I remember a girl when I was young, a girl with bright eyes who I used to play with. Our parents were friends and we’d meet often, on our birthdays and on our family night outs. She’d always be there with her bight blazing eyes and now even my failing memory refuses to remove what little memory I have left of her. I remember her eyes, most distinctively than anything else, those eyes that reflected the electricity of the city that reflected everything our childhood together was. Maybe I had eyes like those then, but all I see now is a shattered man looking back at me.


Magic, I guess, is what we lose while growing up. Everything seemed so new when I was young, so full of wonder. Building up a story for even the smallest of things and finding beauty in the little details. I guess that is what the electricity is all about, I guess that is what our eyes reflect, the innocence. There was a pond I used to visit with my friend when I was young, a small collection of water with uncountable numbers of tadpoles swimming around. Together we used to make up stories, for each tadpole, sometimes even venturing further and trying to grab some, but now I’m older, I must learn to put childish things to rest. It hurts me to see how with adulthood we learn to trade our little magic for facts and science.


How the brilliant shining dots in the night sky are just huge balls of fire and how tadpoles are just the infant form of frogs, nothing supernatural about them at all. I guess a lot of different events come into play once you’re an adult, like which college I’m going to go to, what am I going to be once I grow up, will I be financially sound if I go for an artistic course? You get weighed down by everything in the future and we get so caught up in life that we forget all about the little happiness that lurks within, here in the present. I say that I’m that kind of person who enjoys living in the present and things will eventually work out but I know deep down that, that’s not true. I have to think about what I want to study and what I want to be and when I end of anxiety kicks in, frustration grows erasing away what little of that childhood innocence I had.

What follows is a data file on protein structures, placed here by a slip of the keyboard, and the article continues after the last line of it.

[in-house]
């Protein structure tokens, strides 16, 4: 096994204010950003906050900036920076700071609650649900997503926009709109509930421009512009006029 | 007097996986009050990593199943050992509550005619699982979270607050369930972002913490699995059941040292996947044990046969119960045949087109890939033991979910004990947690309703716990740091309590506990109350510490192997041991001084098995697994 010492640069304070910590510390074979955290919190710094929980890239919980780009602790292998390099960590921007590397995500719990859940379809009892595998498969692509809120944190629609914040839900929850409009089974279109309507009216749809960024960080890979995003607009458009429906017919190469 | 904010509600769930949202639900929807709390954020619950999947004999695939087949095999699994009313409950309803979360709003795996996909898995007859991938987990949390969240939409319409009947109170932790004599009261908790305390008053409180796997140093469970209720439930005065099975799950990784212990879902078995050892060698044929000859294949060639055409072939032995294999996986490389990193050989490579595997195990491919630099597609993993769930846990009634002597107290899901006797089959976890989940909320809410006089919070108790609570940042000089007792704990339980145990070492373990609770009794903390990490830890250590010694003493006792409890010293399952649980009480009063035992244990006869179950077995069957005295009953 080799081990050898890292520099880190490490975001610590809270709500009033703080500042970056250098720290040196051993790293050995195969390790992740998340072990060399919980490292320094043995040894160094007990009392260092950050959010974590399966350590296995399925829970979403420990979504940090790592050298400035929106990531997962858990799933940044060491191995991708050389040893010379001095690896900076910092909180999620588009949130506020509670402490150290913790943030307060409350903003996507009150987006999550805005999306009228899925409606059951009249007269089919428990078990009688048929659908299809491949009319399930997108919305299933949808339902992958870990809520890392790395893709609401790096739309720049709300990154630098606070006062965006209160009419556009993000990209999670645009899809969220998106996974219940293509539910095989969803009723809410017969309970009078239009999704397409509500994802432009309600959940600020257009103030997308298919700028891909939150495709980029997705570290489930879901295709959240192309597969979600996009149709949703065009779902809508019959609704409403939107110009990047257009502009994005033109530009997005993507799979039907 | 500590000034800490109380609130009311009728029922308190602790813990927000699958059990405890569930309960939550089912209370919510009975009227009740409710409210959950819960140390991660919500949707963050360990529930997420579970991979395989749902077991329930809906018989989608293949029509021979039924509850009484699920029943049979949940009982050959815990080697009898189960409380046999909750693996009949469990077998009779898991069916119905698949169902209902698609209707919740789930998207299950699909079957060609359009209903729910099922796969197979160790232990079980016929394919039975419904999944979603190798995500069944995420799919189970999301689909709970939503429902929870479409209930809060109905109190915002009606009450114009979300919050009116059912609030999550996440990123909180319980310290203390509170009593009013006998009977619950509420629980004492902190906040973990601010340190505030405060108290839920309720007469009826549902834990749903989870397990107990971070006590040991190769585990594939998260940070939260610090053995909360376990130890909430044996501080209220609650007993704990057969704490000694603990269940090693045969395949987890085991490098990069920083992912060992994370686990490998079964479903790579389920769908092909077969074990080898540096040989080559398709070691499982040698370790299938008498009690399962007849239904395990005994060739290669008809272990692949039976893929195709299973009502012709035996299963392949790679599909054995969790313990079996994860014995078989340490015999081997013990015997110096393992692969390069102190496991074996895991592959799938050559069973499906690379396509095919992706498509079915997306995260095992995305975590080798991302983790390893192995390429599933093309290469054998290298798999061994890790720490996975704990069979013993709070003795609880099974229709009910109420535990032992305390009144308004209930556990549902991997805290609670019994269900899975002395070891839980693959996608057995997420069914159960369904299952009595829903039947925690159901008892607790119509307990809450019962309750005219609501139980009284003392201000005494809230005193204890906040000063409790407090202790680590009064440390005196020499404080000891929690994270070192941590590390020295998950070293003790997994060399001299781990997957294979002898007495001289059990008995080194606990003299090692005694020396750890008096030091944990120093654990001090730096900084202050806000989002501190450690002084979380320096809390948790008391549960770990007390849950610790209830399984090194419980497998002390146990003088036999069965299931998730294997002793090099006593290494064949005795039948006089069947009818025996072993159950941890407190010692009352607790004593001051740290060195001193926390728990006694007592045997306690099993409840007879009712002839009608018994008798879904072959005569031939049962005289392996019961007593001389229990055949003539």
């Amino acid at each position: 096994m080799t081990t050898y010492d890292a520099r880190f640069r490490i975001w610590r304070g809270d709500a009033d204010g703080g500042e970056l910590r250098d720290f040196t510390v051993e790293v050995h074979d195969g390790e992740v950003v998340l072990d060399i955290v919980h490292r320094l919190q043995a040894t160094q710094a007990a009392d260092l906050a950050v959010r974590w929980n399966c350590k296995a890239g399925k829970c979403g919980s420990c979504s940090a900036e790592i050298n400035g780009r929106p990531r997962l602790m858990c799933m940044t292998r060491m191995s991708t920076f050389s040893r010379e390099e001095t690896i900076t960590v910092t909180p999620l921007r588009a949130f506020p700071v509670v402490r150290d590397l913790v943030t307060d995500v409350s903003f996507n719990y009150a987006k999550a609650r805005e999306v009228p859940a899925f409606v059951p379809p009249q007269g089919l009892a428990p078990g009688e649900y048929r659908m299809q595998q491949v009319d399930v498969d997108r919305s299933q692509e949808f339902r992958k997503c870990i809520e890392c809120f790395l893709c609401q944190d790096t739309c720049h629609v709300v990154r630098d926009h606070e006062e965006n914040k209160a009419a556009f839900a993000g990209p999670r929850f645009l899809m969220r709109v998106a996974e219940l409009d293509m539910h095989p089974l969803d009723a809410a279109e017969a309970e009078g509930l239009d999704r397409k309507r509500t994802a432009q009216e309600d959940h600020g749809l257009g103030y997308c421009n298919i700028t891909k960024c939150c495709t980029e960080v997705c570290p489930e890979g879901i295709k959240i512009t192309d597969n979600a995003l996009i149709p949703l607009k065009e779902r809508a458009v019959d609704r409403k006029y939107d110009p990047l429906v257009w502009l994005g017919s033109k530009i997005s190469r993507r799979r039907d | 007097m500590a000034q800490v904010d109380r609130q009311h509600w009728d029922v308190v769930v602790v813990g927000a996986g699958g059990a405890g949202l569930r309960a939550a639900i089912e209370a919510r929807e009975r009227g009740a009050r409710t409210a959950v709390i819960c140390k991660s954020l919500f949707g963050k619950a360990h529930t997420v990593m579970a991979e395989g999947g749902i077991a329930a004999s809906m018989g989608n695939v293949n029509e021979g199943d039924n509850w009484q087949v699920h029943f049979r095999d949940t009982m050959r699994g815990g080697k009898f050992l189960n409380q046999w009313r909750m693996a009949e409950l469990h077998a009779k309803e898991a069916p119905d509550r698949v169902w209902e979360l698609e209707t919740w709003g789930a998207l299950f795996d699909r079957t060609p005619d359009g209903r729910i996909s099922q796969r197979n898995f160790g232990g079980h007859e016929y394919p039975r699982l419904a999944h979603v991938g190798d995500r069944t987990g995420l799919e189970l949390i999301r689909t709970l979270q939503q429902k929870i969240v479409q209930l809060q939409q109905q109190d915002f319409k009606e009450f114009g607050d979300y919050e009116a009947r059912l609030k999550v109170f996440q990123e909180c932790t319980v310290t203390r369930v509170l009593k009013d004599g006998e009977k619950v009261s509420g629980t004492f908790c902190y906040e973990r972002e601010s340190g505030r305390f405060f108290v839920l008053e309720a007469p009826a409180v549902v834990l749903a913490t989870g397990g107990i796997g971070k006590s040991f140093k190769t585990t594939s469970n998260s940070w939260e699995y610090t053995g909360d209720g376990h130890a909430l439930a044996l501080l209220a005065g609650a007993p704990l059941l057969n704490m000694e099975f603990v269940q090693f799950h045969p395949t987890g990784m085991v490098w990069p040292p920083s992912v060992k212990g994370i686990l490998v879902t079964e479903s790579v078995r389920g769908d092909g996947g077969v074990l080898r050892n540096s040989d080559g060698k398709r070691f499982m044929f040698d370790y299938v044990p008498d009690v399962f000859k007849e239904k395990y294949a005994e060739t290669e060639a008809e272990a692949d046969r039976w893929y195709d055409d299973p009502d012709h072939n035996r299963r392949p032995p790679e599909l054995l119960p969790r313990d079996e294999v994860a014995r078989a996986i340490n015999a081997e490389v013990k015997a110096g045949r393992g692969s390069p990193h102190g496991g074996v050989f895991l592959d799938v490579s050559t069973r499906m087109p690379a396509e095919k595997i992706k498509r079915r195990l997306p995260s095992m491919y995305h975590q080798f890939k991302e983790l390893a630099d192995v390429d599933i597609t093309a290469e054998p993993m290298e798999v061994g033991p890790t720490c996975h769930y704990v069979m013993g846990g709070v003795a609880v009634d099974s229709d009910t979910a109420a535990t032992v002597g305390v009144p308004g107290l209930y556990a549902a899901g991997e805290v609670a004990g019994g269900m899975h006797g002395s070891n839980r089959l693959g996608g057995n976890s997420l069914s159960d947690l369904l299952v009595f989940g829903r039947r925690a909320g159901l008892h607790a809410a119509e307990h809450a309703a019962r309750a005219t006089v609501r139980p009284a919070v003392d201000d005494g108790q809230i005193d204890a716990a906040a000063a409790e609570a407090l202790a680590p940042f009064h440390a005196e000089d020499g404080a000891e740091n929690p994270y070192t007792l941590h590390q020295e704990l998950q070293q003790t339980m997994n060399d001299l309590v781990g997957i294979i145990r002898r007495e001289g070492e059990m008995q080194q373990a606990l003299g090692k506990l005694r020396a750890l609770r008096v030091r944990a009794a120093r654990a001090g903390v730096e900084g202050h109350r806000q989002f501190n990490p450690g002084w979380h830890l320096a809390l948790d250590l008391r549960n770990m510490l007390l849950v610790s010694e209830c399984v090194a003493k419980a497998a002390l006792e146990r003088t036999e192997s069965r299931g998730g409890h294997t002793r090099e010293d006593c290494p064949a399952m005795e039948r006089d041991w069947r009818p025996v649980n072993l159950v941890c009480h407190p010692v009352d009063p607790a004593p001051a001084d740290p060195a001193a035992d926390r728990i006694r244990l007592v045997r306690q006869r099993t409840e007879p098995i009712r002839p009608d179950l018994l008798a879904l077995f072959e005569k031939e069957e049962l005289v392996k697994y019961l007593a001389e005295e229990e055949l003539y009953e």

I met my friend a few days back, all grown up and beautiful. We chatted how amazingly innocent our childhood was and how we missed it.


She was still as lively as I remembered her, still as cheerful as always but I noticed that her eyes weren’t as bright as they used to be. I noticed how the electricity in her eyes wasn’t there anymore, how now I could see the innocence dying in them as well. But I guess what keeps you going is realizing that there is happiness in people, that there is a sliver-lining to even the darkest of clouds. And I guess that why we hold on to memories, little fading pictures to remind us of how there was this electricity in between all of us as a child, how there was magic in everything and how our eyes could see it and reflect it. I guess innocence is one of the biggest things you losegrowing up, the electricity and the magic unraveling even in a city like Kathmandu.